On May 3, 2018, the Delaware Supreme Court affirmed the Final Order.[33] On May 7, 2018, the sale transaction was consummated, which resulted in Shawe becoming the 99% owner of the Company and his mother, Shirley Shawe, owning the remaining 1%.[34]

         E. Fee Petitions from May 2018 to April 2019

         On May 10, 2018, the Custodian filed his monthly report in which he informed the court that he had resigned as a director of the Company but would continue to serve as Custodian for other purposes, with the expectation of filing a proposed order of discharge at a later date.[35] In the same letter, the Custodian petitioned the court under compensation provisions in paragraphs 10 and 11 of the 2015 Order to approve the fees and expenses he and his advisors had incurred and to require that they be paid by the Company.[36] The Custodian also advised the court of his intention to petition the court in the future for payment of his fees and expenses from the Custodian Escrow Account:

In connection with the Closing, and pursuant to the terms of the Securities Purchase Agreement, an escrow account was established and funded to serve as a non-exclusive source of funds to pay my fees and expenses and the fees and expenses of my agents and representatives after May 7, 2018. I intend to continue to petition the Court for approval of my fees and expenses before seeking any release of funds from the escrow in relation thereto.[37]

         From June 2018 to April 2019, the Custodian's monthly petitions for approval of fees and expenses explained that they would be paid from the Custodian Escrow Account.[38] In his January 2019 report, the Custodian informed the court and the parties that he had fully retired from Skadden as of December 31, 2018, and that future services he would be providing as Custodian would be charged at a reduced hourly rate of $950 per hour.[39]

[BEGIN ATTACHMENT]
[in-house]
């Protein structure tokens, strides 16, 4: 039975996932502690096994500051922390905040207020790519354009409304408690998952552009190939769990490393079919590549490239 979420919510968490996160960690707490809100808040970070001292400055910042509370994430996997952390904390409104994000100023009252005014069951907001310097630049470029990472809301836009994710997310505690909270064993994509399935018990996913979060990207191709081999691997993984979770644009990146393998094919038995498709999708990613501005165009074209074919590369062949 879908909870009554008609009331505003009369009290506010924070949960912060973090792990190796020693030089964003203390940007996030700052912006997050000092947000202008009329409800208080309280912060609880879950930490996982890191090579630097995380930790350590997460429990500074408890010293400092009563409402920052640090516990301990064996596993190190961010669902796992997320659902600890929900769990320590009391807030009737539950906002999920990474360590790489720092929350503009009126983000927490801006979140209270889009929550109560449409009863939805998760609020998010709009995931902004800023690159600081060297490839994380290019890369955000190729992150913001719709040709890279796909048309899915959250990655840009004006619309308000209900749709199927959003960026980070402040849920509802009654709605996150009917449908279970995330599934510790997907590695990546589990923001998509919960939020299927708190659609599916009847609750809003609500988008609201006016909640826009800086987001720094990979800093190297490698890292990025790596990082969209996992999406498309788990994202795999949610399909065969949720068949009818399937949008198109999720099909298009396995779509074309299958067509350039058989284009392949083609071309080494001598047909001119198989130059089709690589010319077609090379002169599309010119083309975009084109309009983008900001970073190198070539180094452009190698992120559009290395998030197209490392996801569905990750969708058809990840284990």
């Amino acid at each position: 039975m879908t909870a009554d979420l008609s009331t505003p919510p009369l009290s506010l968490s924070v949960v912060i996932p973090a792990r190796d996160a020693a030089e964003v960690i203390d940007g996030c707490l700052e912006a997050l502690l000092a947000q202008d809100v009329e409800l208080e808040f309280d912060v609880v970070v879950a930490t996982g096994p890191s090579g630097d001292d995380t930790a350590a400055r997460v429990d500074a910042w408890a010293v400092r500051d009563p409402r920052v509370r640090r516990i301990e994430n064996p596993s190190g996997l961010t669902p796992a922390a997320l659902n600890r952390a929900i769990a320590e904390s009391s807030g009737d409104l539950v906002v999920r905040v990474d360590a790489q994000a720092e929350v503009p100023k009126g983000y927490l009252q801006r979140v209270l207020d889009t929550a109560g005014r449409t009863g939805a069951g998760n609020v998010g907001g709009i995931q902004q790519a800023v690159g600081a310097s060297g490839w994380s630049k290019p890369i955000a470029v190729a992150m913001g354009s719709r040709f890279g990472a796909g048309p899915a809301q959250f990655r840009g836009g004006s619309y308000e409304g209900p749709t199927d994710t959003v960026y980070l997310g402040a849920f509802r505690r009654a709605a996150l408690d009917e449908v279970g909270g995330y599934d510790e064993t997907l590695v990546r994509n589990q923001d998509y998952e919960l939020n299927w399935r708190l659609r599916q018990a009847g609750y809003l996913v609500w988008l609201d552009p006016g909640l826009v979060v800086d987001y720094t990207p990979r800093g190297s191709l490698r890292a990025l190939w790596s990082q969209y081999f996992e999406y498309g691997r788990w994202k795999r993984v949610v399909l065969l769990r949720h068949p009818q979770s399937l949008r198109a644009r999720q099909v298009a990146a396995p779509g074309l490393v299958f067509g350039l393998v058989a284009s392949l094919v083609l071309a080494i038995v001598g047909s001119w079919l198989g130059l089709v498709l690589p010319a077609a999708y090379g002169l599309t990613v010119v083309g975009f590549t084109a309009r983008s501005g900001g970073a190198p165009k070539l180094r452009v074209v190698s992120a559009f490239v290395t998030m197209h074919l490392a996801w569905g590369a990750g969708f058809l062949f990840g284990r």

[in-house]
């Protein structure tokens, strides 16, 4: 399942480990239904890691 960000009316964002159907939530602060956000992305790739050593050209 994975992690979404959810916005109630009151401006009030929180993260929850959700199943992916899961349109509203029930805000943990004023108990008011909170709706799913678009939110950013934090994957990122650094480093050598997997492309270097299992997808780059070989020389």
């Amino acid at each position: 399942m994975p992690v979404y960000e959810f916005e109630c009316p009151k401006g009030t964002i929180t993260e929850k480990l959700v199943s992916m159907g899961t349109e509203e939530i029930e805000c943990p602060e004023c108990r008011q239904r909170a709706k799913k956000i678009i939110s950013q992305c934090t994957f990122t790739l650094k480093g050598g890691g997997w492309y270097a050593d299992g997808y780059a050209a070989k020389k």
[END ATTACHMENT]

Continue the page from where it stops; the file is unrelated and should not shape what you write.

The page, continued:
F. The May 2019 Fee Petition

         On May 8, 2019 the Custodian submitted his monthly report and petition for approval of fees and expenses.[40] In his May 2019 report, the Custodian advised the court and the parties that he expected his expenses would likely be higher in the coming months due two lawsuits involving TPG and Shawe: (i) an action Cypress Partners LLC had filed against Shawe in New York state court (the "Cypress action") and (ii) an action TransPerfect had filed against Lionbridge Technologies, Inc. and H.I.G. Middle Market LLC in the United States District Court for the Southern District of New York (the "Lionbridge action").

         According to the complaint in the Cypress action, Cypress had provided financial advisory services to Shawe in connection with the sale of the Company but Shawe refused to pay Cypress $800, 000 plus expenses that allegedly were owed under its engagement agreement with Shawe.[41] The Custodian explained in his May 2019 report that he had been informed that discovery, including a deposition, would be sought from him in connection with the Cypress action.[42]

         H.I.G., which held a majority interest in Lionbridge, was one of the three final bidders for the Company during the sale process. [43] In the Lionbridge action, which was filed on April 11, 2019, the Company is seeking "in excess of $300, 000, 000" against H.I.G. and Lionbridge for allegedly acquiring the Company's trade secrets and confidential information during the sale process and using its trade secrets to compete unfairly with the Company.[44] On April 25, 2019, the Custodian and several Skadden attorneys received individual litigation hold notices relating to the Lionbridge action that seek, among other documents, "all records relating to the forced sale of TPG through an auction contest."[45]

         In his May 2019 report, the Custodian explained that given the nature of the Cypress and Lionbridge actions, he intended in the future to seek payment for expenses incurred in connection with these actions under the court's orders, instead of using the Custodian Escrow Account for that purpose:

Given the circumstances, as well as the nature of the Southern District Complaint and the Cypress Complaint, and the scope of the Litigation Hold Notices relating to the Southern District Action, I anticipate expenses to be higher in future months and, in future applications, I intend to seek prompt payment, per Court order, directly from TransPerfect Global, Inc. for these expenses, while reserving all rights vis-a-vis the Escrow Fund, which is a 'non-exclusive source of funds' to pay my fees and expenses and the fees and expenses of my agents and representatives post-Closing (funded 50/50 by Mr. Shawe and Ms. Elting).[46]

         In a footnote, the report cited three provisions from prior court orders as support for seeking payment from the Company for time and expenses incurred in connection with the Cypress and Lionbridge actions: the indemnification provisions in (i) paragraph 7 of the Final Order and (ii) paragraph 16 of the Sale Order, and the (iii) compensation provision in paragraph 14 of the Sale Order.[47]